What Does it Mean to be a Sex Addict?
The word addiction or compulsivity doesn’t make sense to most children. It is important that the parent share how engaging in the addictive behavior was about garnering control and power to overcome feelings of powerlessness, responding to unhealthy anger, medicating and anesthetizing pain, or bolstering self-esteem. Addiction is when someone engages in behaviors repetitively in spite of negative consequences. Children can be told how denial and rationalizations are used to maintain the behavior; or how the need for power, to control, to medicate emotional pain, or to bolster esteem became greater than anything else.
Examples of actual behavior in child sensitive language might be:
- I was unfaithful to your mom/dad and our marriage vows.
- I was having extramarital affairs.
- I have been engaging in sexual behavior that is wrong (such as…).
These explanations might be used for a mature early adolescent and mid-adolescent.
The following examples are brief but often sufficient explanations of sexual activities.
- Pornography: looking at sexually explicit pictures of people or behavior in magazines, videos, the Internet
- Voyeurism: viewing people unknowingly who are undressed or are being sexual
- Compulsive masturbation: frequently touching one’s own genitals to a state of arousal. (Note: Parents and professionals need to use caution to not distort what is healthy adolescent sexual behavior. Key to differentiating unhealthy and healthy masturbation is when it is used as a response to anger or pain, used to medicate, dissociate, or results in physical self-harm.)
- Extramarital affairs: being sexual with someone other than your spouse/partner
- Exhibitionism: exposing yourself sexually unexpectedly to unwilling people
When children ask for specific details, such as whom, where, or when, it is advisable to say that this is information shared only with their other parent unless the answer has a direct impact on them (the children). An example in which the need for greater detail could be indicated would be when it explains the reasons the family is moving as the sexual behavior was with the next-door neighbor. Or, the reason the family is not seeing a certain relative this holiday is because the sexual behavior was with a relative.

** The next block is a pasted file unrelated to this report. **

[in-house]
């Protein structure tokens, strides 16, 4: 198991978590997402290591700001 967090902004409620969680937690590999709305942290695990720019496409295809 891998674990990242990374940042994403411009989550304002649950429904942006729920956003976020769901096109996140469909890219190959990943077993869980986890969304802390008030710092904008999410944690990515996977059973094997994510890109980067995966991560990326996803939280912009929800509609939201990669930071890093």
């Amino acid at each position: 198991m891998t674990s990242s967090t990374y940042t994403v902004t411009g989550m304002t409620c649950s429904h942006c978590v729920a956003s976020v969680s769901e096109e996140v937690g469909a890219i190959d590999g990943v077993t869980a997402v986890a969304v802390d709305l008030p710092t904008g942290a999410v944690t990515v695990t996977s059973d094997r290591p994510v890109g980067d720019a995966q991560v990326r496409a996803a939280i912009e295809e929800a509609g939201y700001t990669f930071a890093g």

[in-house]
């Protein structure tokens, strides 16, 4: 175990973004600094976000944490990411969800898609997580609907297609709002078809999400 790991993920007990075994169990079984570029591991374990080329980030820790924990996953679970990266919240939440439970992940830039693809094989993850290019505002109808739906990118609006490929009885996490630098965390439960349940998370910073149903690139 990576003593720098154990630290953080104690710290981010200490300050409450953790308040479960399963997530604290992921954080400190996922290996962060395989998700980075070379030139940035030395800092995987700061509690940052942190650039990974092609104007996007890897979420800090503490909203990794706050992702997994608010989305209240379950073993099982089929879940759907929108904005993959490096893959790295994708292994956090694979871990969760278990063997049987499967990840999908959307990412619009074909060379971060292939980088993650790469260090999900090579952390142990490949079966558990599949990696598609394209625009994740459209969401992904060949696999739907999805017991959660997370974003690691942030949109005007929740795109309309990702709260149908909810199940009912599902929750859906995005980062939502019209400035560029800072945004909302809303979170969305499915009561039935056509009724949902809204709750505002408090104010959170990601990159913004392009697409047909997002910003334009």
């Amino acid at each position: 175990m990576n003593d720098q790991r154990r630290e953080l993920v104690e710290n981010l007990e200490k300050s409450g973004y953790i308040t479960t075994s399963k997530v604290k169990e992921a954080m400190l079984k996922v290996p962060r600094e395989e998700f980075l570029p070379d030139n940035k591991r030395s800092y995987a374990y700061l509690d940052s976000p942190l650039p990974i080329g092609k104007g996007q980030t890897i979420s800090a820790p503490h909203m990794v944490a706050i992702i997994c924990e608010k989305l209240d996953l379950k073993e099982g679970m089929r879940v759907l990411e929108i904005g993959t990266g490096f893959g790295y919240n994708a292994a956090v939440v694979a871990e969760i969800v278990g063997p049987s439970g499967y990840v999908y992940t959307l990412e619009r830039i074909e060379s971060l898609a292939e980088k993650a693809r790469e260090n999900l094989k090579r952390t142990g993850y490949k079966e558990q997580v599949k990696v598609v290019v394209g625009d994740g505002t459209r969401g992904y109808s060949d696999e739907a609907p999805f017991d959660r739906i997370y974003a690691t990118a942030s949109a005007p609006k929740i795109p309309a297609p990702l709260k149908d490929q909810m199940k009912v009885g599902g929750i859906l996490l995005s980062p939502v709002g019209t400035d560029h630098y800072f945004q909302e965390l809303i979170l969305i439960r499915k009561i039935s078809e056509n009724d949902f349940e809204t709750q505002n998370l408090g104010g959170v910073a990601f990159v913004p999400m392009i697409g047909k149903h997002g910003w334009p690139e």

I suggest the parent connect the addictive behavior to the consequences for the family by describing the impact on the child. Is the child impacted by financial consequences, the possibility of marital separation, divorce, the changing of schools and friendships, or possibly public exposure? For example, as a consequence of the behavior:
- I wasn’t home spending time with you.
- When home, I was preoccupied.
- I spent what was family money on non-family activities.
- There are legal problems that are public and create embarrassment for the family.
- I have not been available to model healthy sexual or relationship behavior.
- There have been arguments at home because I’ve been dishonest with your mother/father.
Do You Still Love Mom or Dad? Does Mom or Dad Still Love You?
Children want to know how the parents feel towards each other. These may be difficult questions to answer. While the answer may be a clear yes, if this is not a reality, a parent might say, “Right now your (other parent) is very angry and is questioning how she or he feels.” Or, “I do not know how I feel at this time.” The parents need to have empathy and be sensitive to the child.
Do You Still Love Me? Did I Do Something Wrong?
Children need to be reassured that they are loved and that whatever happens between mom and dad, they will always love them. Children need to understand that this is not about them or their behavior.
How Does This Affect My Life?